We are going to approach the representation review from the grassroots up. We will allow communities to define themselves – from their asset base – to develop their wards as clusters of communities to form the basis for community planning and as an electoral college.
I know your conference agenda will be filled with all the issues that matter to the people of Christchurch.
I have enormous respect for my former Christchurch colleagues, and will never forget what we went through together.
People reflect on the post February earthquake period and say that it was the best of times and the worst of times. The best of times was how we came together - the silos disappeared, the barriers came down. The tragedy is that this was not maintained after things settled down.
That is what our council wants to recapture - the spirit of cooperation.
Our council is determined to engage and work collaboratively with central government, whoever is in government. Relationships matter to us and my door will always be open to you, as it will be to anyone that has a passion for our city.
But as a political party I ask you to reflect, as I have asked others, on the lack of engagement that is reflected in low voter turnout. It is true that the general election generates much more enthusiasm than local elections, but there has been a steady decline there too since I was first elected 23 years ago.
I think this matters a lot. Please don't accept that electronic voting has to wait a real trial. It simply must be an option at the next local elections. But in saying
that I hope that you will also support any moves that can assist us in our dream to trial a new way of doing democracy, where the ballot box is not just the sole democratic act but rather the beginning of a three year engagement.
As I said we will be engaging people in decision-making in a new way - participatory democracy – where people have a real opportunity to both influence and contribute directly to their own community's and our city's future.
This is hard while people are struggling at a personal level with EQC, insurers, zoning decisions, compensation, lack of housing, rising house and rental prices.
And there has been insufficient attention to training for the rebuild that would give our young people – and also our older people looking for a change in career - an opportunity to learn new skills and take on the challenge of the rebuild.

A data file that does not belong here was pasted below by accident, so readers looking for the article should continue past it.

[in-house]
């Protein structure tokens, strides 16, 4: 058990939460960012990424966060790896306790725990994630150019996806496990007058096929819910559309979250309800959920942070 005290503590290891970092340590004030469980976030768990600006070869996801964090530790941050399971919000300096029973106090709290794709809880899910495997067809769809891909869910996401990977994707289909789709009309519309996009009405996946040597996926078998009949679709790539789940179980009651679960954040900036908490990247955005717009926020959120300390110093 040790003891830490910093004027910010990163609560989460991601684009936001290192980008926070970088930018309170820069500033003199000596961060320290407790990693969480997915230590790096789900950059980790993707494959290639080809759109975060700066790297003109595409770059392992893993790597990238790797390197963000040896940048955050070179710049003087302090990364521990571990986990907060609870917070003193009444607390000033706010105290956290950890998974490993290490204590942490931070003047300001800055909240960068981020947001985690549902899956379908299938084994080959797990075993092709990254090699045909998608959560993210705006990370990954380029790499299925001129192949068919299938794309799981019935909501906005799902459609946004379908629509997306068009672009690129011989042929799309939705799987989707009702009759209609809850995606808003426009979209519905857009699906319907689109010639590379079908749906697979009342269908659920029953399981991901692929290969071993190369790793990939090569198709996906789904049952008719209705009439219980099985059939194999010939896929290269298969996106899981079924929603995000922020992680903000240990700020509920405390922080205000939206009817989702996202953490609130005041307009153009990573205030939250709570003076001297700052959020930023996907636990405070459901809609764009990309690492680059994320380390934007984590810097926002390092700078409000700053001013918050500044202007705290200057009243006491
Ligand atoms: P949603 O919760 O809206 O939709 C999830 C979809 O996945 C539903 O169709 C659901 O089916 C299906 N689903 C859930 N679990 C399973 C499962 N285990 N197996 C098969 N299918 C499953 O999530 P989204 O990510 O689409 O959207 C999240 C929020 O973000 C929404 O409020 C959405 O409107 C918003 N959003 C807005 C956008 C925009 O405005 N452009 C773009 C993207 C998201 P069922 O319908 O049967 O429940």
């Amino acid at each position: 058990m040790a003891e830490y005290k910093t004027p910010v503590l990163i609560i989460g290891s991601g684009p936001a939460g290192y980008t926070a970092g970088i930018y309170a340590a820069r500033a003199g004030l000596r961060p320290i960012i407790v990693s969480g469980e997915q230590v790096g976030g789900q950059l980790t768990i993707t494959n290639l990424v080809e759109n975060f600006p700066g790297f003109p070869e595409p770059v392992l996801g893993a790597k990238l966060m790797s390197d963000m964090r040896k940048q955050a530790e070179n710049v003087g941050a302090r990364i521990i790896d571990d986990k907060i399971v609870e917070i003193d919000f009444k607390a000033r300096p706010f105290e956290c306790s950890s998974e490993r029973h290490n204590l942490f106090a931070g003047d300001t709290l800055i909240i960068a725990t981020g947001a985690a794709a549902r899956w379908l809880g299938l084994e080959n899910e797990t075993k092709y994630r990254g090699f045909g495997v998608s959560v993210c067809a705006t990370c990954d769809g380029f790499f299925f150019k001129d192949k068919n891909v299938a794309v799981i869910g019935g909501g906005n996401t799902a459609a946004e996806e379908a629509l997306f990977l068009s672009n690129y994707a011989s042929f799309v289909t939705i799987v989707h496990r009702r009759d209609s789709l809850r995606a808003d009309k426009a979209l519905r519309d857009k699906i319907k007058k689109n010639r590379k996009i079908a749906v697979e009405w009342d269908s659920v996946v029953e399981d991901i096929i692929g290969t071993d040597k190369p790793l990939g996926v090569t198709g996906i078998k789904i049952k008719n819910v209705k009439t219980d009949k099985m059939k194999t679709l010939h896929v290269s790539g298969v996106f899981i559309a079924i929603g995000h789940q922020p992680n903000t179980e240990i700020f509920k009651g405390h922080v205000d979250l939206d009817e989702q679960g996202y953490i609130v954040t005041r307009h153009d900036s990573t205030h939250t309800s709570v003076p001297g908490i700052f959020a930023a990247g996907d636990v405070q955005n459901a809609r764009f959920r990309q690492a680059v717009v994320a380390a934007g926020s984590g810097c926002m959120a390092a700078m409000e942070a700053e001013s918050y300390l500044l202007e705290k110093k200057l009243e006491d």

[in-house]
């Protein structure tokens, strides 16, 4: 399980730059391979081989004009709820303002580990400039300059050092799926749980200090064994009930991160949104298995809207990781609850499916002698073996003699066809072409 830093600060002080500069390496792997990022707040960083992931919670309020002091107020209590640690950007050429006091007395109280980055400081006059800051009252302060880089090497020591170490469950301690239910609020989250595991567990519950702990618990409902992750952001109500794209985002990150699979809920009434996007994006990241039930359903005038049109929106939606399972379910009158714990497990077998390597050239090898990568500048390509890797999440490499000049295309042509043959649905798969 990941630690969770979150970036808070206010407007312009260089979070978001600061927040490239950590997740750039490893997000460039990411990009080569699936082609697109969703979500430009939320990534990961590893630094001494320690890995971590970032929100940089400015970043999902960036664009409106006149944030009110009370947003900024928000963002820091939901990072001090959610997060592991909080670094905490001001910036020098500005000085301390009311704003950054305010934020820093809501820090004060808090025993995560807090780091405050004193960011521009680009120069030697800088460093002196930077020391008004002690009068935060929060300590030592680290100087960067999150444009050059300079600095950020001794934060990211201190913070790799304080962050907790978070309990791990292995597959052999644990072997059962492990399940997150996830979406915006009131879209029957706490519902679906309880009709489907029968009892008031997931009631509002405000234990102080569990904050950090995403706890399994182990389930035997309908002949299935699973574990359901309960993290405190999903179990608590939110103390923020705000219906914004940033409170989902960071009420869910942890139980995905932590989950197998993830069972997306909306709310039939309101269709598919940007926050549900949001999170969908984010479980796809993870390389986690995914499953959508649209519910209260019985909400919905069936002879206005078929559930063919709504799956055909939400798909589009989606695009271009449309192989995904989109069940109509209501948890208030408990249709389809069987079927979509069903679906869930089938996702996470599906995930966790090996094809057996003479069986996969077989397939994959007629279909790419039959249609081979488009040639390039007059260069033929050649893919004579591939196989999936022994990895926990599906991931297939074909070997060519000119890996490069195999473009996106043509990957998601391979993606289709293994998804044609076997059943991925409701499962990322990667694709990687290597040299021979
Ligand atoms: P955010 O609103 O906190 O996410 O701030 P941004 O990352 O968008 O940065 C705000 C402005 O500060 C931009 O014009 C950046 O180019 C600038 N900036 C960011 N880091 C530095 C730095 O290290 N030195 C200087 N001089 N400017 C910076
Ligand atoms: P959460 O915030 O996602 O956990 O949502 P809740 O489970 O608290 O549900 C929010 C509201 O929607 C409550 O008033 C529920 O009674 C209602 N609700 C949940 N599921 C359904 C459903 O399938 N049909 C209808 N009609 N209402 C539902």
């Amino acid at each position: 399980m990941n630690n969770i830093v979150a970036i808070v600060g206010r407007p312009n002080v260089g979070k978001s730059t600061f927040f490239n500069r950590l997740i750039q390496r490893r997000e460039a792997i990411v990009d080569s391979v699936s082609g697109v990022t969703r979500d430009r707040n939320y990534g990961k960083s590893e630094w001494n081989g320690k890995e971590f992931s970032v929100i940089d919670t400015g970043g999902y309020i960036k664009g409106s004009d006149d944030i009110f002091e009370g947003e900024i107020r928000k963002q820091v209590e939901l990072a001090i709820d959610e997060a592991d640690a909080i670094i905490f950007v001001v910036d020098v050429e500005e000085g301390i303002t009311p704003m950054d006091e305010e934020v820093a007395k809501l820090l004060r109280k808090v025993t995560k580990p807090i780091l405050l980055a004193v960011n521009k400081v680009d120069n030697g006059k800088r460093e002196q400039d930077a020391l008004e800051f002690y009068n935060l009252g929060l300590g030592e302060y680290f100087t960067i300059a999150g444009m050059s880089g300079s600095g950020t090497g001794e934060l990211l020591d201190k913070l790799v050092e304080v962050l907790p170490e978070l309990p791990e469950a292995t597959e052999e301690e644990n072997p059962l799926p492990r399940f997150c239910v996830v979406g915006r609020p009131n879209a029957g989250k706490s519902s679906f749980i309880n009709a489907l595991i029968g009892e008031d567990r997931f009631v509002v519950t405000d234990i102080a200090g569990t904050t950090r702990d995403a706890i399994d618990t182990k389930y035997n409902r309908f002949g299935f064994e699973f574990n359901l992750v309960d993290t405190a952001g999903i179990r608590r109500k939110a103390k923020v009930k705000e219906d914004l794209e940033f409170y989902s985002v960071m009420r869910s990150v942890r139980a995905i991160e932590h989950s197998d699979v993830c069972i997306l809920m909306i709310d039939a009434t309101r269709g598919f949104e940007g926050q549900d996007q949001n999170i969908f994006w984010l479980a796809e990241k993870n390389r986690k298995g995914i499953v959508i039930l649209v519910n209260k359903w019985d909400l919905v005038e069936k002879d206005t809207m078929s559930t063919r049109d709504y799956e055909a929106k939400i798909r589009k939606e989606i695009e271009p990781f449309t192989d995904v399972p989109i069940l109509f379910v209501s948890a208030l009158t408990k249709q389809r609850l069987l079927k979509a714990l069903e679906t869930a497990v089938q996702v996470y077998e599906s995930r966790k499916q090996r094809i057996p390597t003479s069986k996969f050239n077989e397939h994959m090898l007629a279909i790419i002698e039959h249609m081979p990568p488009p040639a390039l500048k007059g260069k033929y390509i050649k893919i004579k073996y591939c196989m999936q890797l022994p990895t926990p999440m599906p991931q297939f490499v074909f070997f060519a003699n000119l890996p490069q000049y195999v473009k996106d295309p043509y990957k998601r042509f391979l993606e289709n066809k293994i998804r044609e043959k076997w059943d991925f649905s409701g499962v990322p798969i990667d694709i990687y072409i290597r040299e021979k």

We are sending this message to all parties. We will work in partnership with you. We will be a catalyst for new ideas and true innovation. Anything is possible here now.
We honestly believe that our council can lead the way despite our recent history. I am personally inspired by the story of the Crusaders. People forget they came last in the very first Super 12 competition back in 1996. They rewrote
their plan, they took risks, they invested in players from outside the region, as well as developing local talent, and they built up the infrastructure a professional team would need. They became a champion team – the pride of the region.
They define themselves with these words: "An understated, ruthless pursuit of excellence; leaving nothing to chance, by attention to detail, courage under fire, innovation and risk taking, all in red and black!"
That's the standard that I have set my team and that's the standard I will be asking every other leader that comes here to offer us in return.
Thank you for coming to Christchurch. I hope you have a highly successful conference and that you come back often. You will always be welcome. Thank you for showing your confidence in Christchurch and the Canterbury region by holding your 2013 conference here. There is no greater measure of support that can be offered our city than continuing to do business here. Please take the message home. Christchurch is open for business.
Despite the challenges we face, I am enormously optimistic for Christchurch.
After all we are building the newest city in the world.